Despite the assertions of some of the UK press there is no discrimination against British instructors. There are currently around 350 British ski instructors working in France entirely within the law.
The first hurdle for any aspiring ski instructor, French or otherwise, is to pass the ?Test Technique?. The Test Technique is a slalom course that has to be completed within 20% of the course ?openers? adjusted time.
An ?opener? is a top-level skier who skis the course. The time achieved is then adjusted according to their ?handicap? to arrive with ?base time?. 20% is then added to this time and this is the target required to pass.
Once past the Test Technique there’s a two week training course known as the Pre-Formation where you learn to teach beginners to ski. A one day test completes this phase. You are now issued with your ?Livet de Formation? (a training logbook) and are classed as a ?Stagiaire? (trainee instructor). As a trainee you can work within an approved ski school (known as a ?Centre de Formation?) under the guidance of a training advisor. You now have 3 years to pass the next phase …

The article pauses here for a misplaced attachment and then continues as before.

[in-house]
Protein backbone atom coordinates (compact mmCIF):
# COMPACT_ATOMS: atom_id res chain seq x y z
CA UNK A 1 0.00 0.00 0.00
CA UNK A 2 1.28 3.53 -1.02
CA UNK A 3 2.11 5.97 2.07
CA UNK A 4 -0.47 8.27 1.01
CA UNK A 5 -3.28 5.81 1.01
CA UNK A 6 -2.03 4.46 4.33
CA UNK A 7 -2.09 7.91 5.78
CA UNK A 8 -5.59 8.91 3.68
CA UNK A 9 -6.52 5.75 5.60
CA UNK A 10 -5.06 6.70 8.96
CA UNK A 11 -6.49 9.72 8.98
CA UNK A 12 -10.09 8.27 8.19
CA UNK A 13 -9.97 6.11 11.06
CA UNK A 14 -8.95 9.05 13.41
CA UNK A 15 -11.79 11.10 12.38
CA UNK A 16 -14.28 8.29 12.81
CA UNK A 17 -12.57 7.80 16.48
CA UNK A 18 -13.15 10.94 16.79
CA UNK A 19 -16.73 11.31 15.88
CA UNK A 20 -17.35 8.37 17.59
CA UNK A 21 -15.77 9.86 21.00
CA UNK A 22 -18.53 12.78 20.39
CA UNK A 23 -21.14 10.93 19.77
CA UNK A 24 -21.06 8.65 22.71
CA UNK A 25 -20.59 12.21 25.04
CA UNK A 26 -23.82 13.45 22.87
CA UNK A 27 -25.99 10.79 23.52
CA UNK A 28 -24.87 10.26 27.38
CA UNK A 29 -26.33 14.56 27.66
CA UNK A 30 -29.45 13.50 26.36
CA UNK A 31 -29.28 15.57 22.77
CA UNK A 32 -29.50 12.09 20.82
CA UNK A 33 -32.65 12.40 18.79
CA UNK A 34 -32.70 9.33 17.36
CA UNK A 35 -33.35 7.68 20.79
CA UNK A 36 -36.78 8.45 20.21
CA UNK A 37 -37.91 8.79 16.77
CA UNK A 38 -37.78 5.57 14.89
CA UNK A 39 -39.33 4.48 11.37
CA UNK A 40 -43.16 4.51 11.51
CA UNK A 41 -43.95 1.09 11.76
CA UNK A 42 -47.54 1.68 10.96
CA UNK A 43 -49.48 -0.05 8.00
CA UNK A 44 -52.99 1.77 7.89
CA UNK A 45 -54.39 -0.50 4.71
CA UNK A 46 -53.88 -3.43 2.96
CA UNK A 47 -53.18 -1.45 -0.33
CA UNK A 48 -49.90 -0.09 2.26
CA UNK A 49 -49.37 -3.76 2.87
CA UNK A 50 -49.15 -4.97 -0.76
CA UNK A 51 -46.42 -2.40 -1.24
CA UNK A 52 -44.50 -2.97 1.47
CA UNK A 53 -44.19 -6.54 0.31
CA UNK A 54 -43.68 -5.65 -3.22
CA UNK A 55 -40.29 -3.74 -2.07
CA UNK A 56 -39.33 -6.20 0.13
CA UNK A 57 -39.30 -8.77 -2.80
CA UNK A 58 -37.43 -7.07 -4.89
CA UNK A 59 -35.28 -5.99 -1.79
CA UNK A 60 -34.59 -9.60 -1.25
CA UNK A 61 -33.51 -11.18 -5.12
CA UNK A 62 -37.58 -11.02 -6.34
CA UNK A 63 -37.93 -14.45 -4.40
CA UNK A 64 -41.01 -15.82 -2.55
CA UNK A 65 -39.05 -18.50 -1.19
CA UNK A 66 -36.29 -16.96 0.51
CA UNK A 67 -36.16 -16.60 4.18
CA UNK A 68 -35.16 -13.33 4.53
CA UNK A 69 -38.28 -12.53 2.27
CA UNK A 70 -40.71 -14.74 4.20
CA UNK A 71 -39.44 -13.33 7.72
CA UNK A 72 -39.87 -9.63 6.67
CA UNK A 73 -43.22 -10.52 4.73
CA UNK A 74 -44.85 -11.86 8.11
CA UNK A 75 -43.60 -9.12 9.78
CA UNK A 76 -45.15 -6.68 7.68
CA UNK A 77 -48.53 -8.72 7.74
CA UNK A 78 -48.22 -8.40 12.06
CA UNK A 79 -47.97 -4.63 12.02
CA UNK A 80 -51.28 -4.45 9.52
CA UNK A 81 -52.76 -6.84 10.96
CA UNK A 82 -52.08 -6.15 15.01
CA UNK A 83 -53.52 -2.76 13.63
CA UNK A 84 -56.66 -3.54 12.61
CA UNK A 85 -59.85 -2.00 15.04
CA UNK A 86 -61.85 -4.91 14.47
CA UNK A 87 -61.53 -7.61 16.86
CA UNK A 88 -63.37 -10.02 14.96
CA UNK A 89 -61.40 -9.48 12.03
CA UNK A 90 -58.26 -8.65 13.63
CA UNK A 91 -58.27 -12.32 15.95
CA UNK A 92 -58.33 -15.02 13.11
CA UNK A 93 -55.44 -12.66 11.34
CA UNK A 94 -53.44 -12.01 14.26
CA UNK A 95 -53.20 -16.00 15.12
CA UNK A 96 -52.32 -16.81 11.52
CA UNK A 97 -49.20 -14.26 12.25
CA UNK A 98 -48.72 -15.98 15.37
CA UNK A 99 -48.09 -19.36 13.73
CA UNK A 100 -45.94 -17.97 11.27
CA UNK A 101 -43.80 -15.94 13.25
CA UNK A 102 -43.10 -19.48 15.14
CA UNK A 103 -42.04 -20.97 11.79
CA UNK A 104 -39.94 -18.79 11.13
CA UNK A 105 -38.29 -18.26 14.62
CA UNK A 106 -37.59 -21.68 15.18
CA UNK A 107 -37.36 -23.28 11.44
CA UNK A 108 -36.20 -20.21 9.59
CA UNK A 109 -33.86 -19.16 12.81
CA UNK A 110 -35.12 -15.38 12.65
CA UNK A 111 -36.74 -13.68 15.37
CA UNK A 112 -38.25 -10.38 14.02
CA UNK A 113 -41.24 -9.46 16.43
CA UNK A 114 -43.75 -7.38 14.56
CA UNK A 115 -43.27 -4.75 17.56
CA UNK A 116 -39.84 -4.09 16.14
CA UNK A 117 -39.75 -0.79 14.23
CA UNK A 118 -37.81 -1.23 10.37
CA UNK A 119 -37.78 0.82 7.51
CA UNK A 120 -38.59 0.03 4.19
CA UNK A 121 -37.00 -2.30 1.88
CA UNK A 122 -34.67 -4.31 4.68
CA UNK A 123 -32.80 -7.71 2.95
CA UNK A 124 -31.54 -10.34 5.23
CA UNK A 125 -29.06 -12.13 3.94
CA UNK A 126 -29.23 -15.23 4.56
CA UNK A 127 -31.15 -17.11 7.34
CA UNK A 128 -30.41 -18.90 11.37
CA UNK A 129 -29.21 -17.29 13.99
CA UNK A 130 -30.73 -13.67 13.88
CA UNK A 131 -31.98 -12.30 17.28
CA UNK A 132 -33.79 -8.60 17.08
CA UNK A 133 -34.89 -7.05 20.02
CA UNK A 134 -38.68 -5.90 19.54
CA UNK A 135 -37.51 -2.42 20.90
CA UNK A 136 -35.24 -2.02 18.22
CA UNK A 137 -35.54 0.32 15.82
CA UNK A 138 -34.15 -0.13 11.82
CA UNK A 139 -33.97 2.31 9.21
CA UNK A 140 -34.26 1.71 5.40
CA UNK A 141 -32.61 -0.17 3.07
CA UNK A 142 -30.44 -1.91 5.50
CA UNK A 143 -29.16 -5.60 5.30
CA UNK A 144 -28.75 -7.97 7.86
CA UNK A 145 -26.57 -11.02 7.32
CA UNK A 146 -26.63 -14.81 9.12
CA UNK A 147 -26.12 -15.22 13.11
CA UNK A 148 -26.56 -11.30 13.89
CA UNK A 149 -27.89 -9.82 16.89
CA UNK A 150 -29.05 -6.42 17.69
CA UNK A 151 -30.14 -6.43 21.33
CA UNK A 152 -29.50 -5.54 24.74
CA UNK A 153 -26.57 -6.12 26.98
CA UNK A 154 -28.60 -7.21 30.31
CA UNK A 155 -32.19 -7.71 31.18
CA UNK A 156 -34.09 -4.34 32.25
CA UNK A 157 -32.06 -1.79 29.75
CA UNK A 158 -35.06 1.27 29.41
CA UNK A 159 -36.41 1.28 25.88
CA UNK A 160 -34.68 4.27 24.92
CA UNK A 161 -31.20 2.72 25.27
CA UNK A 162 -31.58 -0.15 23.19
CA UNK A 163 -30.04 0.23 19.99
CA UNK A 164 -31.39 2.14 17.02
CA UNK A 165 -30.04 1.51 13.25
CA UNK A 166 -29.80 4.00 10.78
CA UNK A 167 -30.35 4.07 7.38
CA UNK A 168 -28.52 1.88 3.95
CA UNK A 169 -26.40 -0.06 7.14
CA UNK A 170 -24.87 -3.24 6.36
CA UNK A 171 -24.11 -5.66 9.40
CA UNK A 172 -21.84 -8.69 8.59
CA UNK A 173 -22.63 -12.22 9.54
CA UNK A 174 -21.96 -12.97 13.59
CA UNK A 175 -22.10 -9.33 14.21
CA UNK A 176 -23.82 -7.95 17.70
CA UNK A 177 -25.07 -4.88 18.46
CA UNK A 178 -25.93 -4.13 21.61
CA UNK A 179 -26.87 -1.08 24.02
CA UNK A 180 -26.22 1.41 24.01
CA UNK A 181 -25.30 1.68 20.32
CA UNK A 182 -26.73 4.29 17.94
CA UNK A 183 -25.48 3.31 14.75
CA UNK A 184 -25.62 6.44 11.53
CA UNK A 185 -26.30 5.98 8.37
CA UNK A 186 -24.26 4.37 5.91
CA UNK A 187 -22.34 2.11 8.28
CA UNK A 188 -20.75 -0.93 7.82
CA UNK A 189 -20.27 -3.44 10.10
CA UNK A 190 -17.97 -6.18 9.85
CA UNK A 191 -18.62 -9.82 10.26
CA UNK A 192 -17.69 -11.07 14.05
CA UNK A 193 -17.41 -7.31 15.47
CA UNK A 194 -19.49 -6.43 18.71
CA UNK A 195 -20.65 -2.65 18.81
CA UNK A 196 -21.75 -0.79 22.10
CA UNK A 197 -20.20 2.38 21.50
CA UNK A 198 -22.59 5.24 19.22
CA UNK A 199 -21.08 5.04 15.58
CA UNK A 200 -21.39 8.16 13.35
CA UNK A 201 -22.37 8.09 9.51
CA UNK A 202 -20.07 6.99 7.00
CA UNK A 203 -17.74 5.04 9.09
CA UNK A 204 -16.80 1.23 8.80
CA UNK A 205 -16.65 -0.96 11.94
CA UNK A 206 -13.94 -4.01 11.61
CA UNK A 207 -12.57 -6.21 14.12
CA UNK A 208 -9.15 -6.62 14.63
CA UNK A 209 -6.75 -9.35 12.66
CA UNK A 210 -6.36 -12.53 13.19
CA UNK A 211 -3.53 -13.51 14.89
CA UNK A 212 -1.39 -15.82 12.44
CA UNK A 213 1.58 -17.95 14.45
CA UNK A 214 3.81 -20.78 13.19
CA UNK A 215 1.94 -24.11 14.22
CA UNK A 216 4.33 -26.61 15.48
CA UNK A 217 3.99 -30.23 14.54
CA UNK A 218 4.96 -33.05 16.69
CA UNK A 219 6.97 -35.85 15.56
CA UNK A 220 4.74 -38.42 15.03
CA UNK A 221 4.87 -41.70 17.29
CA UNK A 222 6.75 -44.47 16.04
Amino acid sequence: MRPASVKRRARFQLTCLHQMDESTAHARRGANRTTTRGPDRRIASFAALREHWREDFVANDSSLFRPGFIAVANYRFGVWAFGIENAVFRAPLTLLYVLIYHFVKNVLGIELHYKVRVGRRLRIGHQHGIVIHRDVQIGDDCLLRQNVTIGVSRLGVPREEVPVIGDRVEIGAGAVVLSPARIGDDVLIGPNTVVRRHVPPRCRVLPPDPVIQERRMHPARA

The Eurotest. This is a giant slalom and once again you have to complete the course within a 18% percentage of the ?openers? time. Some British qualified instructors come direct to this test if working through the BASI (British Assocation of Snowsports Instructors) and wishing to work in France.
The training process is far from over with further training courses; the first lasting four weeks and the second five weeks. These training courses cover teaching, skiing off-piste, ski touring and avalanche safety. On successful completion the full diploma is awarded and you can teach independently or within any ski school.